London, July 8 : The Dutch government has passed a new law under which Iranians will be banned from access to courses and facilities related to nuclear technology in the Netherlands.
According to a report in the Nature News, under the new law, passed on July 4, Iranians, including those holding dual citizenship in the Netherlands, will be unable to enroll in graduate-level courses involving nuclear and rocket technologies.
These encompass nine subject areas outlined in the legislation, including the technology of reactors for uranium enrichment and the chemistry of rocket fuels.
"Some students will be allowed to take these courses with a special government waiver," according to Rob Dekker, a spokesman for the Dutch foreign ministry.
Iranian nationals will also be banned from five nuclear facilities, including those of the Urenco Group, a European company that operates uranium-enrichment plants.
Iran's uranium-enrichment technology is thought to be based on plans taken by a Pakistani scientist working at Urenco during the early 1970s.
According to Dekker, the move comes in response to United Nations and European Union resolutions calling for restrictions on Iran's access to nuclear and weapons-related technology.
The UN Security Council has passed, for example, a resolution halting the transfer of uranium-enrichment technology to Iran.
"We needed to adopt specific sanctions arrangements," said Dekker.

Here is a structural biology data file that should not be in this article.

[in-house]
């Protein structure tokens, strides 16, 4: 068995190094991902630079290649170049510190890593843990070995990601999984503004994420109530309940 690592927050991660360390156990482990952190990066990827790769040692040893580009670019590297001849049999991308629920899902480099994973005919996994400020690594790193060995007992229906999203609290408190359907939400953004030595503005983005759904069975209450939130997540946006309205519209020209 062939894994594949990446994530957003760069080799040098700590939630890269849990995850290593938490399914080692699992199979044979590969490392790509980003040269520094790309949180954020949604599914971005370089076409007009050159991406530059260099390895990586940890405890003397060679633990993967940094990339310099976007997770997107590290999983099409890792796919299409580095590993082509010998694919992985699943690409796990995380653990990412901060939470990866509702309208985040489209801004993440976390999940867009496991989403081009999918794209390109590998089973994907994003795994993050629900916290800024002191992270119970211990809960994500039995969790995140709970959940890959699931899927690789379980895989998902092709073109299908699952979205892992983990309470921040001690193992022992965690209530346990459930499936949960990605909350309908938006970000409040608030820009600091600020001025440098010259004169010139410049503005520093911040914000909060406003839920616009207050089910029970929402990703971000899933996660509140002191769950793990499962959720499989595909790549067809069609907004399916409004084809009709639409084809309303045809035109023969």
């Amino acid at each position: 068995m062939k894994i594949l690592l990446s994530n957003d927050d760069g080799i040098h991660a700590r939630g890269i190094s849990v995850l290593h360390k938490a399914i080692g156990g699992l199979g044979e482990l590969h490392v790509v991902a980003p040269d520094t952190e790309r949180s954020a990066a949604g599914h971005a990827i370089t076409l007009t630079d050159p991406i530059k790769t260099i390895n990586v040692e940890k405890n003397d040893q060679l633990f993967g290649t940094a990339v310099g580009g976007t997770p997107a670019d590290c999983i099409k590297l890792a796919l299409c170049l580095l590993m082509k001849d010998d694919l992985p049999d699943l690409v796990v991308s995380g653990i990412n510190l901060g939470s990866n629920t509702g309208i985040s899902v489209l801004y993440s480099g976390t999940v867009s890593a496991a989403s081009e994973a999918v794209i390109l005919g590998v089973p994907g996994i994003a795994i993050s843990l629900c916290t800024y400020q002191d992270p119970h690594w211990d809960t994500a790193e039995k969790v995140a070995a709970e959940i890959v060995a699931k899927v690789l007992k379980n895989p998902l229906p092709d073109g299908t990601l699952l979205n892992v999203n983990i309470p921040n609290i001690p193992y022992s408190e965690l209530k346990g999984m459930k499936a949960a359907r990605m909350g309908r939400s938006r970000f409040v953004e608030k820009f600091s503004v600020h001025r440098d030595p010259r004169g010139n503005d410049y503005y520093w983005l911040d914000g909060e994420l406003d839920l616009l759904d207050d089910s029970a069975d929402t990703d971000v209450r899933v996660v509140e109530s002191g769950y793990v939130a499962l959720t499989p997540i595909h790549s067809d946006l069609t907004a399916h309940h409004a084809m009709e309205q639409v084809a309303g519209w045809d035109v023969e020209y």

Other countries, including the United Kingdom and the United States, require a special security review for Iranian nationals seeking to study nuclear technologies.
The Dutch legislation is thought to be the first outright ban on courses and facilities.
"But the Dutch law is surprisingly harsh," said Jeffry Lewis, an arms-control expert at the New America Foundation, a think-tank based in Washington DC.
"I don't know of any other state that has viewed its obligations in such a broad fashion. The legislation seems like an awfully crude instrument to me," he added.
But, Dekker insists that most Iranians will be unaffected by the new restrictions. "It's not that we're banning all Iranian students from the Netherlands," he said.
"The law applies only for very specific fields of science," agrees Maarten van der Sanden, a spokesman for the Delft University of Technology. "We hope that all nationalities will still subscribe to our courses," he added.